The author arrived shortly after the coup that began the fall of Communism, and spent her year amongst locals, learning the language and culture as part of the student community. So the account is a mixture of her personal life, the people she got to know, anecdotes from others, and comments on politics.

The writing is good, the pace works well. I got quite a good idea of what life was like in this era. However, the book didn’t ever feel like a coherent whole. It begins very well with the story of how Charlotte came to be studying Russian, and why she decided to go to the small, poverty-stricken town of Voronezh. But it doesn’t mention what she expected, or much about her feelings at all.

The characters all merged together in my mind and I found it impossible to remember who was whom. Maybe it was deliberate that they all melded into one, but it didn’t make for gripping reading, even though some of the stories told were fascinating.

I also found the endless vodka-drinking and joint-rolling to be tedious in the extreme. It seemed to occupy far too much of the narrative, when I’m sure there must have been many interesting things left out.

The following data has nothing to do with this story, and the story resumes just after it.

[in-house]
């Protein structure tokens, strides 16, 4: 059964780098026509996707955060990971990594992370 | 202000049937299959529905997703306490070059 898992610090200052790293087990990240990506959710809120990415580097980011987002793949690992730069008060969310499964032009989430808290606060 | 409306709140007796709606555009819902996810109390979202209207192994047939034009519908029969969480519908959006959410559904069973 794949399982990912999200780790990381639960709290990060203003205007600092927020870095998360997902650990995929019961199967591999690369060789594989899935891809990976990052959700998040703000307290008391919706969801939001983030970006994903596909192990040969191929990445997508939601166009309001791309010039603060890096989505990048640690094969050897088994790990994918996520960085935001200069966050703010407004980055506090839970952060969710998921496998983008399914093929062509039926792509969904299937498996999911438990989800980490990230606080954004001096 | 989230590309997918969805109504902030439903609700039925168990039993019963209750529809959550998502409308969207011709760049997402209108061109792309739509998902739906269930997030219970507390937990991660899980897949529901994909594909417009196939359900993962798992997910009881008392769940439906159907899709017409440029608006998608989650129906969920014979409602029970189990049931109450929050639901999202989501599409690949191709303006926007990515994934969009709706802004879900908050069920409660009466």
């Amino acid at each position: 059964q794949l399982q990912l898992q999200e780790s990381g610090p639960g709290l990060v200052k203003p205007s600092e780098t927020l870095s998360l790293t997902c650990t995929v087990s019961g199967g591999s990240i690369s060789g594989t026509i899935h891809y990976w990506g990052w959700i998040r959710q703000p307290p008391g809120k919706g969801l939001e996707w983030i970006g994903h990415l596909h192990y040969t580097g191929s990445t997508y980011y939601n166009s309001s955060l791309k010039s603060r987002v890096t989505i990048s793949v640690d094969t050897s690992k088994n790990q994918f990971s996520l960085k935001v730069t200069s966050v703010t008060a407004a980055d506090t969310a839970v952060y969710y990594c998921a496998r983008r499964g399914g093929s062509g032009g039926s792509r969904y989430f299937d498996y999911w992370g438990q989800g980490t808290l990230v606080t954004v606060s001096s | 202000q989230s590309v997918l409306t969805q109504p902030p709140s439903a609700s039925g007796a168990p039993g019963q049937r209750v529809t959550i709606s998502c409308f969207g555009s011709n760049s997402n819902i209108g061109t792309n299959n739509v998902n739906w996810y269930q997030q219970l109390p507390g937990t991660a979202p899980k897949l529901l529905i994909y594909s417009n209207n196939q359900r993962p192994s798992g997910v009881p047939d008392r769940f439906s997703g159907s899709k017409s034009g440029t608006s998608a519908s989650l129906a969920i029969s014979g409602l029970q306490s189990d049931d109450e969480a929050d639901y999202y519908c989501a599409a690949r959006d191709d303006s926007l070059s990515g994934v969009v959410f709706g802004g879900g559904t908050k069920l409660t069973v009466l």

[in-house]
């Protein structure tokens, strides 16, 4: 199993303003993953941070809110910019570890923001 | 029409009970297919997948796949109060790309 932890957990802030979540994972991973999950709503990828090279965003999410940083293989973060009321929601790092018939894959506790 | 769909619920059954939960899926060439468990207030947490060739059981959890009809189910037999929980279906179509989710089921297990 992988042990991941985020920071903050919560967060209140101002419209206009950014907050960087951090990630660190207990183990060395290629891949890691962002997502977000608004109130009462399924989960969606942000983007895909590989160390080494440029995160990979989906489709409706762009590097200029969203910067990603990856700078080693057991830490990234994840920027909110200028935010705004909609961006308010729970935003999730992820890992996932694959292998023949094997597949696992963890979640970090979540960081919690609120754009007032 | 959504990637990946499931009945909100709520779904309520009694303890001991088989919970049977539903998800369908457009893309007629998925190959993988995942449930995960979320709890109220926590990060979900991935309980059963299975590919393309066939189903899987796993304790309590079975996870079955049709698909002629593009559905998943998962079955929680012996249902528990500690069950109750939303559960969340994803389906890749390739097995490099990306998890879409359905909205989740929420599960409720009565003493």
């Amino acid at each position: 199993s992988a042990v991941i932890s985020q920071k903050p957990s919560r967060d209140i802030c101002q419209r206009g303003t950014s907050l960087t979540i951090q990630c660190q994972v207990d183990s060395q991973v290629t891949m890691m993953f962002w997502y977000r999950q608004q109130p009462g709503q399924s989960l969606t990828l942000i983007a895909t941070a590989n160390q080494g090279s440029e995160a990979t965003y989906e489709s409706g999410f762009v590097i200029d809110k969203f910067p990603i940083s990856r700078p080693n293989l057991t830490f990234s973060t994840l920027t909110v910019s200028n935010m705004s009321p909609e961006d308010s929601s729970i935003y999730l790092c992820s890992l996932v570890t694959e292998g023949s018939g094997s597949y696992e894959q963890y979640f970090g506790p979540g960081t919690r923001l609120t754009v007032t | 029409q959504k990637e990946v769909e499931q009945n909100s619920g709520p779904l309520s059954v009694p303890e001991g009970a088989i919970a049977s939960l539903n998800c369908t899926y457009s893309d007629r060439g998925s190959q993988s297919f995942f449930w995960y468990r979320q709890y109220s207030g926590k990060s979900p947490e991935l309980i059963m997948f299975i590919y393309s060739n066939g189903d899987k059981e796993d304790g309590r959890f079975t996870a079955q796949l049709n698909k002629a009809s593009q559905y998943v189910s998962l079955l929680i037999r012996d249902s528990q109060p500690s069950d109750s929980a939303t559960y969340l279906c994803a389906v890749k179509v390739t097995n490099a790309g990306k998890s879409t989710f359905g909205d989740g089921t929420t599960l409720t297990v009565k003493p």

Recommended in a low-key way to anyone who would like to know what Russia was like from an outsider’s point of view in 1991.
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Format: Paperback
Hobson is an extremely friendly and likeable narrator who, in 'Black Earth City', describes her experiences as a student in Voronezh in 1991. This was obviously an important year in Russia's recent history and Hobson's ability to ingratiate herself with the locals allows the reader an insightful view of the 'street level' opinion and experience of Russian beauracracy and politics.
Hobson's experiences are told in a lively and often humorous fashion. This is a great introduction to an interesting period in Russian history and a lively and insightful travelogue.